Clearly not all of the Cabinet members are lawyers or were otherwise engaged in employment earning hefty taxable income. But even if they were, are they any less willing to serve than Peter D’Aguiar who left his top job at the most successful public company at the time to become Finance Minister? Even as an avowed capitalist Mr. D’Aguiar placed country before self. He did not insist that his Ministerial salary must be comparable with his colleague Ramphal’s, or that he should receive compensation no less than what he was receiving as the Managing Director of Banks DIH Limited.
And while we focus on the 50%, let us not forget that the number of Ministers has been increased, partly by increasing the number of ministers in some ministries and partly by splitting ministries and reducing the workload of many of them. This is the case with the Office of the Prime Minister, the Ministry of Home Affairs, now separated into Citizenship and Public Security, and the Ministry of Commerce, Tourism and Industry now split into separate ministries of Business and Tourism. Effectively then, while the increase on the salaries is 50% for Cabinet Members, the overall cost to the country is much greater, particularly when all the perks, some of questionable lawfulness, such as the tax free salary for the AG and maid and gardener allowances are taken into account.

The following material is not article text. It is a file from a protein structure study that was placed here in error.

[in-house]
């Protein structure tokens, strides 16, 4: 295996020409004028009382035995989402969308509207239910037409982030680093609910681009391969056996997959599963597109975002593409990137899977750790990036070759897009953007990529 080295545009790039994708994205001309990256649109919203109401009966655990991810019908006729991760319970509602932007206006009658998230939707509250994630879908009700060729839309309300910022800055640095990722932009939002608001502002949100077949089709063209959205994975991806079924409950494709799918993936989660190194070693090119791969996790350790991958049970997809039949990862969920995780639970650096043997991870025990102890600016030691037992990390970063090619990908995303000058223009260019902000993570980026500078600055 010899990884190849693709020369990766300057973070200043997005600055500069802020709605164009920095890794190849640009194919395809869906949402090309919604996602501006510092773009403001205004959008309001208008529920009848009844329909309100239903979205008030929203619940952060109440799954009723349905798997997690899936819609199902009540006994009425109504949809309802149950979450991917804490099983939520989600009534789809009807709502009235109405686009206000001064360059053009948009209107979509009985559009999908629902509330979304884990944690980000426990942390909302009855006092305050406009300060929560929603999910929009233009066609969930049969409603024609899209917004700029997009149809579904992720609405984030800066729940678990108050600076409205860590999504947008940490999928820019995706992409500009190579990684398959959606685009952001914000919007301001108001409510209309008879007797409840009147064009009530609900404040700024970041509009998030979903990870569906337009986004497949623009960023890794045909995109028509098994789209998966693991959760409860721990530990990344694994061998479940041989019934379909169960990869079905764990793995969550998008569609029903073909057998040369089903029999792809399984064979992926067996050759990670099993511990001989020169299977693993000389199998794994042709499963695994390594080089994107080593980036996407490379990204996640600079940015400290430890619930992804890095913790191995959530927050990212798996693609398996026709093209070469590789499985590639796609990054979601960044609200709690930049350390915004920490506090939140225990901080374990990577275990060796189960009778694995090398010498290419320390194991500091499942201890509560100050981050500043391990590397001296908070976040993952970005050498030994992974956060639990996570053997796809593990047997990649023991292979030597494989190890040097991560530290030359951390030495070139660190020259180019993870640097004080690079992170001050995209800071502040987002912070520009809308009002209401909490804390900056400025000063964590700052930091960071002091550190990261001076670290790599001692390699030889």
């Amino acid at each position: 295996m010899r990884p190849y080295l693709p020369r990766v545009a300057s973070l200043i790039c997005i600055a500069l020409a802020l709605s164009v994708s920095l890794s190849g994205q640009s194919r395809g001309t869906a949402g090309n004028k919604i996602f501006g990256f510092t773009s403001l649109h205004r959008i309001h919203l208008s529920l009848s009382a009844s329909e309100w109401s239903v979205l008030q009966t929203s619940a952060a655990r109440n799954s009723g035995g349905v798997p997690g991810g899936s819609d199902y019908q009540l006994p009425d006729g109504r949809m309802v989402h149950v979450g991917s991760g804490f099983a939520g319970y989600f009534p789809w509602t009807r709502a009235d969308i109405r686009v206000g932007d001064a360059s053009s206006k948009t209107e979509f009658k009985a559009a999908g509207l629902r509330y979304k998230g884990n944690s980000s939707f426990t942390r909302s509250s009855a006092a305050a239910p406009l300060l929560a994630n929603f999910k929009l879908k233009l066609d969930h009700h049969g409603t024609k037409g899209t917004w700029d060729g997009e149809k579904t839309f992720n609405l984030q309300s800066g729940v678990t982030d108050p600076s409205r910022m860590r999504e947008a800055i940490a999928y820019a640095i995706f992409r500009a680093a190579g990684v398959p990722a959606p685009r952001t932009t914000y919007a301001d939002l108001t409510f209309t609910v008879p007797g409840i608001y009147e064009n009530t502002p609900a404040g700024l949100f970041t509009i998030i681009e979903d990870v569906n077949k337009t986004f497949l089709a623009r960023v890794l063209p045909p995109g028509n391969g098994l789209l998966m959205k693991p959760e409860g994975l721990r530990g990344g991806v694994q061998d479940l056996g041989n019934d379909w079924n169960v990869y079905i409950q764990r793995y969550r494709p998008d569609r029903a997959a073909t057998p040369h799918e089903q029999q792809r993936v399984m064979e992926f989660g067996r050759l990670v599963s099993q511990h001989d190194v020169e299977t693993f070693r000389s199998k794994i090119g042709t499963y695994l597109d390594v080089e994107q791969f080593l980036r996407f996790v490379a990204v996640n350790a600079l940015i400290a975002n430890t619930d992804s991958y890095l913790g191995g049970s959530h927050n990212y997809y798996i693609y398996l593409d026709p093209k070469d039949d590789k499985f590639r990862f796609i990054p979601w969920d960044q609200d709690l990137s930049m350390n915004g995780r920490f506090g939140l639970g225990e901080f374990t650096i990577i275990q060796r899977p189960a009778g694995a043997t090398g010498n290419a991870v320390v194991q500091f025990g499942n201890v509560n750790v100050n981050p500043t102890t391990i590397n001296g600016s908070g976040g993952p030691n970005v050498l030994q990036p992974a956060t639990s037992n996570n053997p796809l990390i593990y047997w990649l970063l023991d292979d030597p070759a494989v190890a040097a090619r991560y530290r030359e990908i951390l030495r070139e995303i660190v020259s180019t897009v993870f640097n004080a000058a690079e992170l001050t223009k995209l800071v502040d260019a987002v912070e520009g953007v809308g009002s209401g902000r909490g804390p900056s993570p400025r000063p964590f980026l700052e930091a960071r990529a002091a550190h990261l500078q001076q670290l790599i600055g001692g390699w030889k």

Now that a leader of the AFC has expressed a position, the most saddening part of the episode for me is the eloquent silence of the leadership of the Working People’s Alliance. It is a party with a deserved reputation for speaking out on issues of political morality, conflicts of interest, misuse of power and fairness to and for the working class. While it was with some relief that I learnt that the Executive of the party is unhappy with the decision by Cabinet, if they want to restore the party’s reputation, they will have to do more than bear their unhappiness in silence.